Eastern District of Wisconsin Denies Petition for Habeas Corpus Relief in Child Sexual Assault Case
In Luchinski v. Pollard, a Wisconsin man was accused of sexually assaulting three minor children and possessing pornographic images of children on two computers. At the time of the purported sexual assaults, the children were between four and nine years old. Prior to trial, a forensic examination revealed that no pornographic images were located on the man’s computers. In addition, the examination did not reveal any evidence of tampering with the computer hard drives.
Following a jury trial, the man was sentenced to serve 100 years in prison. After he was convicted, the man filed a petition for a writ of habeas corpus under 28 U.S.C. § 2254. In his petition, the man argued that he received ineffective legal assistance, the prosecution acted outrageously or engaged in misconduct, he was denied his right to confront his accusers at trial, and evidence related to other crimes he committed was improperly admitted at trial. Although the man’s petition was initially denied by the trial court, the Seventh Circuit Court of Appeals vacated the lower court’s decision and remanded the case to the Eastern District of Wisconsin.
On remand, the federal court first examined the evidence before turning to the man’s various arguments. According to the court, the man’s claim that the prosecutor engaged in misconduct did not provide grounds for habeas relief because the evidence the man claimed was withheld from him was immaterial and inadmissible at trial.
Next, the court stated the man’s ineffective assistance of counsel claim was not sufficient to merit habeas corpus relief because the man failed to demonstrate that he was prejudiced by his attorney’s alleged mistakes. The court then turned to the man’s Confrontation Clause argument. According to the Eastern District of Wisconsin, it was not error to admit a witness’ out-of-court statements as long as the witness was subject to cross-examination at trial. Since the witnesses at issue testified at trial and were available for cross-examination, the federal court ruled that this issue was not grounds for habeas relief.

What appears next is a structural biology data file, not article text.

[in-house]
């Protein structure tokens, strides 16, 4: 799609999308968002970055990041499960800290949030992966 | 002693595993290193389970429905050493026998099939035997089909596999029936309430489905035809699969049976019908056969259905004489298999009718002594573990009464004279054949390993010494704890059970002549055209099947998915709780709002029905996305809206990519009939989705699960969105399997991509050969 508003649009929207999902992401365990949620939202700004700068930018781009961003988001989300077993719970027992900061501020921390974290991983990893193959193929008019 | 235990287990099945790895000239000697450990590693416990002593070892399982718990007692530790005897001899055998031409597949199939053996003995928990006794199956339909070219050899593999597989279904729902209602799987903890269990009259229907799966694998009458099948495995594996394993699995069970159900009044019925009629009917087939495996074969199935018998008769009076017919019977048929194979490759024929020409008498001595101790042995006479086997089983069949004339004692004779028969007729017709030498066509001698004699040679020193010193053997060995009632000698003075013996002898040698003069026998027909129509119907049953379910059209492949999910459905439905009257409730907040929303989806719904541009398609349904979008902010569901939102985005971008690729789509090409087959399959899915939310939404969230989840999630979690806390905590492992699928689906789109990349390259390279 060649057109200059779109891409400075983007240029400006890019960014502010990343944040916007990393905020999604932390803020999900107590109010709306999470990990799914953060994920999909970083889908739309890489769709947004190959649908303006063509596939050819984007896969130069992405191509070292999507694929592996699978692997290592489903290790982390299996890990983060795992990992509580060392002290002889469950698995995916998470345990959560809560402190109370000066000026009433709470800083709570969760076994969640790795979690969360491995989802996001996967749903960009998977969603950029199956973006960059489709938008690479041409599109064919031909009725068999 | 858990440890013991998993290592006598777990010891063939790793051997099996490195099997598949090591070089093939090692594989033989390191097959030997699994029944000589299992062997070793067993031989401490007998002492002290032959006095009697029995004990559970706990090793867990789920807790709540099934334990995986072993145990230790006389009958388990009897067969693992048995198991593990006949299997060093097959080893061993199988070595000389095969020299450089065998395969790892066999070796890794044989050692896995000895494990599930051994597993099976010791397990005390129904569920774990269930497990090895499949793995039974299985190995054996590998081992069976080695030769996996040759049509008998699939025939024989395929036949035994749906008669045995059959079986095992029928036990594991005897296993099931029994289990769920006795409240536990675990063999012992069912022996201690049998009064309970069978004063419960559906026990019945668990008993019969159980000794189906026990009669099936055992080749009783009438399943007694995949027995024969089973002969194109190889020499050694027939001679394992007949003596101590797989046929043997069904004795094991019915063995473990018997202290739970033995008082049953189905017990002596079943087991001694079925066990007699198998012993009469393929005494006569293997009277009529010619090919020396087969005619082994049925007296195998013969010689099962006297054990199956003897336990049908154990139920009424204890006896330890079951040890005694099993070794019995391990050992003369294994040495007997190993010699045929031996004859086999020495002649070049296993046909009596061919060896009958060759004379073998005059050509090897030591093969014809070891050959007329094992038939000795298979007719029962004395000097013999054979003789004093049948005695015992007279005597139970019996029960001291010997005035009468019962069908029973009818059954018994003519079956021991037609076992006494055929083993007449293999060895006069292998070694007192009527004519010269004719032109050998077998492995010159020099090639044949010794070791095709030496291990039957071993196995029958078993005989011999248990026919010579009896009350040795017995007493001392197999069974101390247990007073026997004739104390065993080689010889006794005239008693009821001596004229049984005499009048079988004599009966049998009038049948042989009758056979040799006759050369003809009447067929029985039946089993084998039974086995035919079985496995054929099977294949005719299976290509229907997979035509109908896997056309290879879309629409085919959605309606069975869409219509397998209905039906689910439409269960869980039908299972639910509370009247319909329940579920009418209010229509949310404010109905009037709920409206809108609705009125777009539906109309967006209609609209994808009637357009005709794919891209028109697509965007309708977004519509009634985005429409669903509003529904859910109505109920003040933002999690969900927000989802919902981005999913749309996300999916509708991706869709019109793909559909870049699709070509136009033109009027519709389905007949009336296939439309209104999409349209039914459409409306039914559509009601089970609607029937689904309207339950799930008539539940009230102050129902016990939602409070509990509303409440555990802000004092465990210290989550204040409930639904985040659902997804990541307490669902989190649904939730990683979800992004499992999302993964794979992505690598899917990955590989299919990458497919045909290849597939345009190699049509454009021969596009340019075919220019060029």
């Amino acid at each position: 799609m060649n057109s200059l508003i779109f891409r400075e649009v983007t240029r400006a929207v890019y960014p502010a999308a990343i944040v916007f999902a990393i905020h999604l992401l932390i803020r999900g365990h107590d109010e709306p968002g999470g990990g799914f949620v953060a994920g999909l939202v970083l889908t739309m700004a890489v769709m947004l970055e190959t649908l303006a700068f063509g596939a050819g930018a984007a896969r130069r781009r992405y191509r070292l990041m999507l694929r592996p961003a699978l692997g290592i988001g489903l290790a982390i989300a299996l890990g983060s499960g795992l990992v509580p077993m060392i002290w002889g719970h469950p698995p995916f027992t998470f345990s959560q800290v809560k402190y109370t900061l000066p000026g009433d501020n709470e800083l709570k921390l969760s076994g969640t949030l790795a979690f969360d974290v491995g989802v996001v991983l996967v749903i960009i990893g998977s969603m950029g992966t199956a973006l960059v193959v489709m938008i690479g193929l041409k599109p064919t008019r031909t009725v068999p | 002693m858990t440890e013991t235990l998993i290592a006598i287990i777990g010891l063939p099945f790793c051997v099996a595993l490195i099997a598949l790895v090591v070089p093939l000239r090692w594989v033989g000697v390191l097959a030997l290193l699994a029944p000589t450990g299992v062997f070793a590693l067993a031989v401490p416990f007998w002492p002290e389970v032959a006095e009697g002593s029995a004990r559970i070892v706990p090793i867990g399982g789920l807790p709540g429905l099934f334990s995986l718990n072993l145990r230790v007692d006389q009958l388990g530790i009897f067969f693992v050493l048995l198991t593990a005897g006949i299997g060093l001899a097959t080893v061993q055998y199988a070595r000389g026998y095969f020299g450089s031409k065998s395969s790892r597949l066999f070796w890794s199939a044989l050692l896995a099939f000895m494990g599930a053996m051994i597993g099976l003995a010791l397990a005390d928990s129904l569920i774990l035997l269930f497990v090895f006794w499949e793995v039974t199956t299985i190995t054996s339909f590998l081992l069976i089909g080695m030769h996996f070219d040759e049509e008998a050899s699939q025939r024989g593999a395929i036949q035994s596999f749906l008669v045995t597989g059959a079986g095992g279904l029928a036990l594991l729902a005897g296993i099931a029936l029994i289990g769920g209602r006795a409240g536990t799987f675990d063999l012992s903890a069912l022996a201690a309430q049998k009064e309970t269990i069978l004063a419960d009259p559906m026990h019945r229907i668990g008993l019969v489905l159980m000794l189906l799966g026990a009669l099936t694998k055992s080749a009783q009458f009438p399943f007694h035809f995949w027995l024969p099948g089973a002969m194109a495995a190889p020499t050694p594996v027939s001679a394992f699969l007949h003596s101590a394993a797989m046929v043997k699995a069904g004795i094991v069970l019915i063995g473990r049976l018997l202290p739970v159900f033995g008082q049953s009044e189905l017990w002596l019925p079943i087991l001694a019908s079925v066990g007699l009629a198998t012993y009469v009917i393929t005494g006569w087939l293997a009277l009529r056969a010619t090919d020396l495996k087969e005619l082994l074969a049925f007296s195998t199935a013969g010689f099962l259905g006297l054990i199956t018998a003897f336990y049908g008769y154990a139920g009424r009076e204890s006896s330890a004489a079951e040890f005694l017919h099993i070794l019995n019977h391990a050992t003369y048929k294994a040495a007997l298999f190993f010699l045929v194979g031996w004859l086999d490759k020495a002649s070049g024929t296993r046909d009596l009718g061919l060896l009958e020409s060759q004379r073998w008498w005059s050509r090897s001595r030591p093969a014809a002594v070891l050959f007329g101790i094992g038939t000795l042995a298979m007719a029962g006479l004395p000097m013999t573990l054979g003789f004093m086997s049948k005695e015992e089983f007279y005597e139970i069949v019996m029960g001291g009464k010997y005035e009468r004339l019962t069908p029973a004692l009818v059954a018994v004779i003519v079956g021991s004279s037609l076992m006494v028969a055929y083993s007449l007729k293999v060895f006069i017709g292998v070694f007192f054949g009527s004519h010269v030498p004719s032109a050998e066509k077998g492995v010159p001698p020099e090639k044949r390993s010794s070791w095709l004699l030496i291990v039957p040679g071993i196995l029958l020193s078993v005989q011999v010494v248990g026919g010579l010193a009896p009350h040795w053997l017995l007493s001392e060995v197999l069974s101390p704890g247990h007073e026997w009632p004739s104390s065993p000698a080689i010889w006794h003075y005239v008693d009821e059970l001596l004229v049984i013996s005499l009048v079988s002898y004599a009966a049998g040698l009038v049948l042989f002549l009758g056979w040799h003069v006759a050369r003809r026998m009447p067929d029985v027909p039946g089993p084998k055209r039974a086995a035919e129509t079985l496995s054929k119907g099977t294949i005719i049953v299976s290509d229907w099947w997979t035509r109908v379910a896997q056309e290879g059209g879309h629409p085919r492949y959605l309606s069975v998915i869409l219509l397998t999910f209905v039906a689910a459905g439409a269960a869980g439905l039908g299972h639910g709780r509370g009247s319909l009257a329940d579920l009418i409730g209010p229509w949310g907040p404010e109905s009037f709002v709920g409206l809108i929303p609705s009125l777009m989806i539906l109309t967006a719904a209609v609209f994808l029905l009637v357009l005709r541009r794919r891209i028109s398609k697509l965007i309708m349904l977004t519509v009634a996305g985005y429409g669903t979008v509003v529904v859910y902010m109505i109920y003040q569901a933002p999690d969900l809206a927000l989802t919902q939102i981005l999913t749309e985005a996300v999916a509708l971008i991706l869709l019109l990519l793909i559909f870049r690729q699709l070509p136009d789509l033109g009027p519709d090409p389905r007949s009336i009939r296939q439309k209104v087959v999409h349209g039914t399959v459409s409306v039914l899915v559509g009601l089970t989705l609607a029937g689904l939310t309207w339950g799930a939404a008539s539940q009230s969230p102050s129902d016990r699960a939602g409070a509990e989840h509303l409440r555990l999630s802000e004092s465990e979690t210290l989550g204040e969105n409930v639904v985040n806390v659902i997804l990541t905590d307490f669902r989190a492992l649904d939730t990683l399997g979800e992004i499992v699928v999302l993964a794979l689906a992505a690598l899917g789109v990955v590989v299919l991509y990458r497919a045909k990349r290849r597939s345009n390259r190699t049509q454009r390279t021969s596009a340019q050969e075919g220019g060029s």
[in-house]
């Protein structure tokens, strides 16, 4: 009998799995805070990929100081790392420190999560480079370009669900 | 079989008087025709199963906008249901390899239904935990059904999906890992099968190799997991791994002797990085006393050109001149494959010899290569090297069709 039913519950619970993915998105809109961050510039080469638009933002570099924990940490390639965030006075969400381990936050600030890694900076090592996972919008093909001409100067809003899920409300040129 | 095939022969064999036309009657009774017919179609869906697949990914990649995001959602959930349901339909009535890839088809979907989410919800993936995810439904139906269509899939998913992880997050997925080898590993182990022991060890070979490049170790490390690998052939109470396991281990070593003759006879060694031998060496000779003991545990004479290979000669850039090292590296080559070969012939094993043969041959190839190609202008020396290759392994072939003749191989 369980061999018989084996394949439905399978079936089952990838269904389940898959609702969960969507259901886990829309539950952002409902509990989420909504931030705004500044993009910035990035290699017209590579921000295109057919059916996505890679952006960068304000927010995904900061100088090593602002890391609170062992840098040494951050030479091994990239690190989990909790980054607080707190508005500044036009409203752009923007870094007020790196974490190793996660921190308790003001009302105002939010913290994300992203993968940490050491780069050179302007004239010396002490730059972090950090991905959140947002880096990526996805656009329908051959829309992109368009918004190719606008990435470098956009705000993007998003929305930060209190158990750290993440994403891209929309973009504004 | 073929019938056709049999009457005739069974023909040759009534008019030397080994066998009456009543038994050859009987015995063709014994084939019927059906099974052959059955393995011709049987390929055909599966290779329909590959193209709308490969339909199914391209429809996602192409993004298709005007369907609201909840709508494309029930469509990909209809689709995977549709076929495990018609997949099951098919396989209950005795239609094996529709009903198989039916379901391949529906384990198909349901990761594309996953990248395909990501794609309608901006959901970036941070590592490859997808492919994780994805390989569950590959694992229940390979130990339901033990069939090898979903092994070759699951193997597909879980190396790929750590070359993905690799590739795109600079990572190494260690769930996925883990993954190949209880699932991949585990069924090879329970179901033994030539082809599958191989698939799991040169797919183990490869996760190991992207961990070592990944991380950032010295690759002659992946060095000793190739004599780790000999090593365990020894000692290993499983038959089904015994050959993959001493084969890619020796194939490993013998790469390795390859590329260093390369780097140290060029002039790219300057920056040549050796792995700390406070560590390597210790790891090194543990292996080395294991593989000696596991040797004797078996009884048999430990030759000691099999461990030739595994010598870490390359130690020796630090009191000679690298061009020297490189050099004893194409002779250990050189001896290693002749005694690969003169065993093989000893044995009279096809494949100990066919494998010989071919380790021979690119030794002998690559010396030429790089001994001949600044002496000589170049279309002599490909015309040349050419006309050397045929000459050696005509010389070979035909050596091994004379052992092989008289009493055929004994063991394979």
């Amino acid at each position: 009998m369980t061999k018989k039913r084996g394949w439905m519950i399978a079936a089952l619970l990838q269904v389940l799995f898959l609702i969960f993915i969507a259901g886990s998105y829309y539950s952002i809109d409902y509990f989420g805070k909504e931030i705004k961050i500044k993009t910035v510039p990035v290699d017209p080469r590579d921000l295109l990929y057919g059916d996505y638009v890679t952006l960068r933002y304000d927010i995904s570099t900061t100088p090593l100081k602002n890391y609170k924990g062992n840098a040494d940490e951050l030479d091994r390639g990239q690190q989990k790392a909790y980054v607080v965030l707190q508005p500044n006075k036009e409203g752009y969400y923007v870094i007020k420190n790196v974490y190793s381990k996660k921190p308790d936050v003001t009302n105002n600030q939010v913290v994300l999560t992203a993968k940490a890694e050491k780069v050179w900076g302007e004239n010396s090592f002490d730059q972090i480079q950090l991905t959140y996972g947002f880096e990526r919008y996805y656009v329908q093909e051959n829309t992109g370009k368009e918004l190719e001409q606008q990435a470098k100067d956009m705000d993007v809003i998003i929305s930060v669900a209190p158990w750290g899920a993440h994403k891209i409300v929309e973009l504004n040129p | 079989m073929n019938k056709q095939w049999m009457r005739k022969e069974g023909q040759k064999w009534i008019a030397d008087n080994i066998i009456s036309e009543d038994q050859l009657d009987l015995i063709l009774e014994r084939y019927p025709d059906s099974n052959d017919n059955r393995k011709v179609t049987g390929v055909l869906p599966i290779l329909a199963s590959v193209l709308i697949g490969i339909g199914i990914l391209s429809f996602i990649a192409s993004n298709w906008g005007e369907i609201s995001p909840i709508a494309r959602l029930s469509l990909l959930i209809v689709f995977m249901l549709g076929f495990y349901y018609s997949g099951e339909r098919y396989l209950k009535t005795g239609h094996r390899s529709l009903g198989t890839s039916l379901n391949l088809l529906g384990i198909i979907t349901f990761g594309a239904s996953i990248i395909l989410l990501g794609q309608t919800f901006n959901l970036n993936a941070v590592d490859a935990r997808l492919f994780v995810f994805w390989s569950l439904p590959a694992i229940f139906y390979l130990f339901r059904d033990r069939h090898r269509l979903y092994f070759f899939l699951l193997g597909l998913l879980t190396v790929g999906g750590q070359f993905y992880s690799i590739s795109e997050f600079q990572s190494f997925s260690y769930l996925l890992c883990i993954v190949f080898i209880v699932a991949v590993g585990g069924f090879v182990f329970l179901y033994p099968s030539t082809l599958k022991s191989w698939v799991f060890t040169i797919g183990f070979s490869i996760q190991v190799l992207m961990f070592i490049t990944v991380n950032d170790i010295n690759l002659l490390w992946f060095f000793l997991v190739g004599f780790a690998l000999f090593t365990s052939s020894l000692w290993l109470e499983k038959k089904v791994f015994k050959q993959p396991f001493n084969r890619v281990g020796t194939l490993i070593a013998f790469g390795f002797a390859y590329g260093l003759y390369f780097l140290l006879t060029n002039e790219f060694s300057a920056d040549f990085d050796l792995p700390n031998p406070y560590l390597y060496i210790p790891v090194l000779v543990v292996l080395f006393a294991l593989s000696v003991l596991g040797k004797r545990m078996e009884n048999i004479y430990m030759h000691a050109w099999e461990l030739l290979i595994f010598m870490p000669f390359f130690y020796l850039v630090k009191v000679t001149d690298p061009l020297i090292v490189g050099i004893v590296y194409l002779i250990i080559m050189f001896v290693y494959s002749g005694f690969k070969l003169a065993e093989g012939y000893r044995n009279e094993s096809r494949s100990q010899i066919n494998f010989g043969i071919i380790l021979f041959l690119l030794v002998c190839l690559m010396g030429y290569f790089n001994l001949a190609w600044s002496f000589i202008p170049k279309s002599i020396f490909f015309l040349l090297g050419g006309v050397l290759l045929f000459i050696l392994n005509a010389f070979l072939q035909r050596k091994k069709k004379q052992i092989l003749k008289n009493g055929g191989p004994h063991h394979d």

The court then examined whether evidence of the man’s other criminal acts should have been excluded at trial. The court said that, although such information may not be admitted as evidence in order to establish character, it is admissible to demonstrate a pattern of behavior such as seeking sexual gratification from children. As a result, the court dismissed the man’s final claim for habeas relief.
Finally, the Eastern District of Wisconsin denied the man’s petition for habeas corpus.
If you were charged with possessing child pornography in Wisconsin, you should discuss your rights with a skilled attorney as soon as possible. To speak with an experienced sex crimes lawyer today, do not hesitate to contact the law offices of Reddin & Singer, LLP online or give us a call at (414) 271-6400.Additional Resources
Luchinski v. Pollard, Dist. Court, ED Wisconsin 2015
Photo Credit: mzacha, MorgueFile